Pillsbury Free Library Celebrates 120 years of Service
In 2012 the Pillsbury Free Library is celebrating its 120th year of service to the Town of Warner. The dedication of the historic Library building took place on Friday, October 2nd 1891 at the Warner Town Hall. However, it was not until February 1892 that the library was ready to open for business.
During February 2012 there will be several activities at the library in honor of the anniversary, and a special display including the first library card issued, and the original catalogues. We invite you to come get a card or renew your card if it has expired, on Saturday, Feb. 4th, or on the actual 120th anniversary day Monday Feb. 6th (or any other day!) and partake of refreshments in honor of the anniversary.
On Saturday, Feb. 25th during the Downtown Warner Cabin Fever Reliever event, there will be a story time at 10 am and a skit at 11 am by local students re-enacting the first library card issued, comparing 1892 with 2012. There will also be a “trivia treasure hunt” about the architectural features and history. A brochure detailing the special features of the Library building is available. The day’s fun will also include indoor and outdoor activities around Town, and a hot buffet meal at the Church by Warner Time Bank.
The following section is extracted and adapted from the wonderfully detailed book, “19th Century Libraries of Warner, N.H.” by Larry Sullivan. The book is available for $15.95 from the Warner Historical Society or at the Library.
The Opening Day of the Pillsbury Free Library:
February 6, 1892 was a very exciting day in Warner. The long-awaited opening of the Pillsbury Free Library was scheduled for 2:00 in the afternoon. Miss Mary Harris, the Librarian had all of the 4,142 new books neatly arranged on the shelves, and every family in town had received a catalogue listing the books by book-number and shelf-number. To receive library privileges, patrons had to be at least 12 years old and acknowledge that they would abide by the rules. To take out a book, patrons would simply provide the book and shelf number of their preferred book to the Librarian and she would retrieve the book for them. Browsing in the stacks was not permitted.
One of those special Saturdays when the bright winter sun glistened on the snow that fell overnight, villagers walked and rural residents rode their sleighs into town for the opening of the new Pillsbury Free Library, the “munificent gift” of Mr. George A. Pillsbury and his wife Margaret and their sons. It was a “red-letter day” for Warner. Citizens came to see the beautiful new “gem” on Main Street, carrying their family catalogues listing over four thousand brand new books that were on the shelves. The new Library was beautiful. The selection of books was astounding, especially for a small town like Warner. And, best of all, citizens could borrow these books, in a formalized program of sharing them with their neighbors, at no cost.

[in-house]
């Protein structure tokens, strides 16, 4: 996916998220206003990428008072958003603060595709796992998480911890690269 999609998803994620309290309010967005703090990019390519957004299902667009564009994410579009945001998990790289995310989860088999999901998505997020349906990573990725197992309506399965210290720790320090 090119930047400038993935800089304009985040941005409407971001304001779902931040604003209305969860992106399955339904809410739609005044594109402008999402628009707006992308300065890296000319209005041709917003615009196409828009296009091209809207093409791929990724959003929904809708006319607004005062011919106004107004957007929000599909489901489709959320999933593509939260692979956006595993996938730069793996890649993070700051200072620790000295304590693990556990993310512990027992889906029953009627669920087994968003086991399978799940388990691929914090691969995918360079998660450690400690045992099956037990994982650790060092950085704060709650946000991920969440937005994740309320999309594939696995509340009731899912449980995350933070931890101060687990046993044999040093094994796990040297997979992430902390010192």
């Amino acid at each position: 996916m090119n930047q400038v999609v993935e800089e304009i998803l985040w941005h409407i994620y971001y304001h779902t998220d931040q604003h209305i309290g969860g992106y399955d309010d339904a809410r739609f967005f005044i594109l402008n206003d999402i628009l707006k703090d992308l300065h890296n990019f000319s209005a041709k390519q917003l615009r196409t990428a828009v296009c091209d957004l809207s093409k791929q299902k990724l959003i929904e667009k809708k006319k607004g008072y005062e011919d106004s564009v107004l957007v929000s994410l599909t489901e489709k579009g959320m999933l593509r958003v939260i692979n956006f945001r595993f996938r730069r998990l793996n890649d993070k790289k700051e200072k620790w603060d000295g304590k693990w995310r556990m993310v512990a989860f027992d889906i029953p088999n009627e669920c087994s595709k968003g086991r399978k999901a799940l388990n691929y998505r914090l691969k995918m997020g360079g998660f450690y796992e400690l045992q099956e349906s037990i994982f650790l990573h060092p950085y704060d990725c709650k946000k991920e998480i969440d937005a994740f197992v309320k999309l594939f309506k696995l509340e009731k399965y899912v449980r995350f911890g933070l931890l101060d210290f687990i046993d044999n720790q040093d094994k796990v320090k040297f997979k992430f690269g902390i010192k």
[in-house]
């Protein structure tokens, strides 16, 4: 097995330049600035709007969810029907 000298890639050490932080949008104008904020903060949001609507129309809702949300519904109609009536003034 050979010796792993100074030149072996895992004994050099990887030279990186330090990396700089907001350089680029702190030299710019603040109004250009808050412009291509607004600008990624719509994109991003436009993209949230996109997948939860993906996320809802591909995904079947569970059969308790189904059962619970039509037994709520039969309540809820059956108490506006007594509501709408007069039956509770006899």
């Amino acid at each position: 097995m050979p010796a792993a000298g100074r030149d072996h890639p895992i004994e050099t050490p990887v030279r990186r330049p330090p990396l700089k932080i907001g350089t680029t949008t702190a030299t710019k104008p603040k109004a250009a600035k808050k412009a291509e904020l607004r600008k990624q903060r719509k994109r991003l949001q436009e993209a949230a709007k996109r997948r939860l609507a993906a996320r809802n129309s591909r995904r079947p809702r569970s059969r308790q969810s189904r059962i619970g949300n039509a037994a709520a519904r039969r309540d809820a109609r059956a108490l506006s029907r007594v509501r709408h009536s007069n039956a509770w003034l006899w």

Librarian at the time, Miss Mary Harris, described the day as follows:
The Pillsbury Free Library and Reading Room were opened for the first time on Saturday, February 6. Although the hour named was two o’clock, people began to assemble soon after one; and there was no time until the hour of closing at five o’clock, when there was not a large amount present. There was an equally large attendance in the evening. The day was fine and the sleighing was good, and many from distant parts of the town availed themselves of the opportunity for seeing the Library, although all did not take cards. 131 cards were made out. 126 books were delivered.
The Reading Room was well patronized; all the seats were occupied both in the afternoon and evening, by men, women, and children who seemed to find much enjoyment in looking over books, periodicals and newspapers. In addition to the books taken home, fourteen were used in the Reading Room.
The first person to apply for a book was Lloyd H. Cogswell, who has just attained his twelfth year. He made a good selection – “Drake’s Indian History for Young Folks.”
The First Pillsbury Free Library Patron:
Perhaps the most excited visitor was Lloyd H. Cogswell, who had turned 12 years old in December. His father, Dr. John R. Cogswell was a new Library Trustee and the Cogswell family arrived carrying the family’s Library catalogue. Lloyd signed his name acknowledging that he was at least twelve years old and would abide by the rules and Miss Mary Harris issued card “number one” to him. He then showed her in the catalogue that he would like to take out book-number 31 on shelf-number 815 as shown on page 91. Miss Harris brought his book and marked his card, and Lloyd Cogswell, patron “number one”, left the Library with his prize – Indian History For Young Folks by Francis S. Drake. Like all of the books in the Library, it was brand new. He would be the first person in town to read it.
Later in his life, Lloyd Hildreth Cogswell graduated from Simonds High School and Bellevue Medical College and became a doctor, just like his father. Doctor Lloyd and his wife Annie lived their lives in Warner and they both served their community in many ways, including several terms each as Trustees of the Pillsbury Free Library. Through the years, their descendents have been among the most ardent supporters of the Library and the Warner Historical Society. For the remainder of his life, Doctor Lloyd Cogswell was “patron number one” at the Pillsbury Free Library, an honor that he richly deserved.
Library Director’s note:
Lloyd and Annie Cogswell remain connected to the Library through a fund established in their names that is a part of the Library’s funding today. A photograph of Dr. Cogswell’s car (one of the first in Warner) and a print of a painting that included it, are part of the Library’s collection.
More about the History of the library
Buy the book by Larry Sullivan, “19th Century Libraries of Warner, New Hampshire”